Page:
Decoding the ACA: Small businesses face insurance option, shopping challenges

2013-09-29T19:30:00Z 2013-09-29T20:00:29Z Decoding the ACA: Small businesses face insurance option, shopping challengesBy Tammie Gitt, The Sentinel The Sentinel
September 29, 2013 7:30 pm  • 

In his role as the executive director of the Mechanicsburg Chamber of Commerce, Jeff Palm has seen rooms filled with small business owners attending workshops, hoping to find answers to their questions about the Affordable Care Act.

Open enrollment at the federal Health Insurance Marketplace starts Tuesday, and many businesses are still asking questions.

“There’s nobody that can explain it to us in easy, people-speak,” Palm said.

As politicians play games in the days leading up to the implementation, business owners never know what is going to happen, Palm said.

“Every day there are more people asking what they need to do,” said Robert Kole, president of Benefit Connections, an independent insurance agency that works with about 200 employers to develop benefit plans for their employees.

Kole said the Affordable Care Act breaks businesses into two groups: those with 50 or fewer employees and those with more than 50 employees. There’s a completely different set of rules for each.

“The small business class has no requirement to offer health insurance,” Kole said. “You can continue to do what you’re doing.”

This means businesses are not prevented from dropping health insurance coverage for its employees, nor are they required to start offering coverage.

Paperwork

There are, however, some administrative requirements for small businesses.

Last year, businesses were required to provide a summary of benefits and coverage. For the first time, summaries from various insurance companies will look alike.

“The carriers are providing that, but (business owners) are responsible for putting that in the hands of their employees,” Kole said. “If they don’t, they can be fined.”

That sounds like a good idea, Kole said, but it’s more complex and difficult to understand than summaries previously offered by insurance providers.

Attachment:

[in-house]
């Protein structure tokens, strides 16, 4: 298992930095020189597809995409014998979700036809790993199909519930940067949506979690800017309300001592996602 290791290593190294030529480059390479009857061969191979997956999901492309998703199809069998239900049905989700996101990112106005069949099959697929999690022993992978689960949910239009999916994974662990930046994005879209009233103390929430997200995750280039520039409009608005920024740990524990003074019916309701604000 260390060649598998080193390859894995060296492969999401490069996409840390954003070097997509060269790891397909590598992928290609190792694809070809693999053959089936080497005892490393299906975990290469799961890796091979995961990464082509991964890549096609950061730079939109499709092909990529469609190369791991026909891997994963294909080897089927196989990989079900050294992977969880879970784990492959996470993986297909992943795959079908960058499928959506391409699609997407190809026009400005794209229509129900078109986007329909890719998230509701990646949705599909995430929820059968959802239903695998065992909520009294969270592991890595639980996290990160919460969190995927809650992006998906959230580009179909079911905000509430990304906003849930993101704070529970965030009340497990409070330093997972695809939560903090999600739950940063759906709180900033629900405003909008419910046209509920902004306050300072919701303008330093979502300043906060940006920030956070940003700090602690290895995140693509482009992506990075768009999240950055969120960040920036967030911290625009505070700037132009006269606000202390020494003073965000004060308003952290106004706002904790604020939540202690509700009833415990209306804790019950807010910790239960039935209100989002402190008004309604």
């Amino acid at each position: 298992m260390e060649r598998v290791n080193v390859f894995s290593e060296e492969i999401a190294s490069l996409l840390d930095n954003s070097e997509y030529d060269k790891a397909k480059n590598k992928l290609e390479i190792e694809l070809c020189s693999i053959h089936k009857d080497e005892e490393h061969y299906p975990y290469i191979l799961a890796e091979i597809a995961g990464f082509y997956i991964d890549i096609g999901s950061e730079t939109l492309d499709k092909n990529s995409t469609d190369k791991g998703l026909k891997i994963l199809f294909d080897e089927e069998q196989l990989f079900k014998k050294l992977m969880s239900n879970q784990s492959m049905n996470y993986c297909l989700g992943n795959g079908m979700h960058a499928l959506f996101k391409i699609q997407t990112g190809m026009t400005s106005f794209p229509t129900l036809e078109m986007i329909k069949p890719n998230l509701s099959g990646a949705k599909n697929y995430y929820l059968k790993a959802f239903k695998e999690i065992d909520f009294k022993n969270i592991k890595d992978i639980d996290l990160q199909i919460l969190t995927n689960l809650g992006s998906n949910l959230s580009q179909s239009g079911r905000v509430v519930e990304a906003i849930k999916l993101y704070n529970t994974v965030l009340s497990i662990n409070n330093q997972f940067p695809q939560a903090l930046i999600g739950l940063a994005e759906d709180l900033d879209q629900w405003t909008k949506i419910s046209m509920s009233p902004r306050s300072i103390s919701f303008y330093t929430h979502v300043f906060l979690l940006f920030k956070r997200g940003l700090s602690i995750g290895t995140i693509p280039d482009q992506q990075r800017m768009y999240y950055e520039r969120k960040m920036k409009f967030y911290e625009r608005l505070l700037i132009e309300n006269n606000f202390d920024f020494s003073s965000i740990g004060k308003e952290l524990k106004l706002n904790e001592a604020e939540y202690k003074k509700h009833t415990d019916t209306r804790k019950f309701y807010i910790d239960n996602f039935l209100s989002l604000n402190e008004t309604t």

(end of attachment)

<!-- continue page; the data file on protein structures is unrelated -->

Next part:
Both large and small businesses are also required to issue a notice to employees about the marketplace exchange, a place for individuals to go shopping for insurance, Kole said. The fine for not providing the required notice is $100 per day, but that’s not being enforced this year.

What an individual encounters on the exchange will depend upon what, if any, plan is offered to the employee. If the employer offers no insurance coverage or coverage that does not meet the minimum requirements of the act, the individual would qualify for a plan in the exchange.

Individuals may also qualify if the employer provides coverage, but the single-only premium for lowest cost minimum coverage is more than 9.5 percent of the employee’s household income. In that case, Kole said, the coverage is not considered affordable.

Small businesses who offer insurance may be more aware of the changes, Kole said. The others, however, have no one guiding them.

“They’re the ones I’m concerned about the most,” he said. “They don’t offer coverage, and maybe never have, but they’re also required to provide notice.”

Rates

There will also be changes in how a small business selects coverage.

“It’s going to forever change the marketplace of buying and shopping for insurance,” Kole said.

In the past, employers could ask their employees to fill out a health survey. If the group, as a whole, was healthy, the employer could get a discount on the rate.

Health insurance ratings based on health status and gender is outlawed as of 2014.

However, when the business is given rates, they will see a break out of the rate for each individual based on age and on their smoker or non-smoker status.

Kole said he has concerns about how that break out will play out in the marketplace. Depending on how it is billed and how the costs are passed along to employees, it could lead to accusations of age discrimination.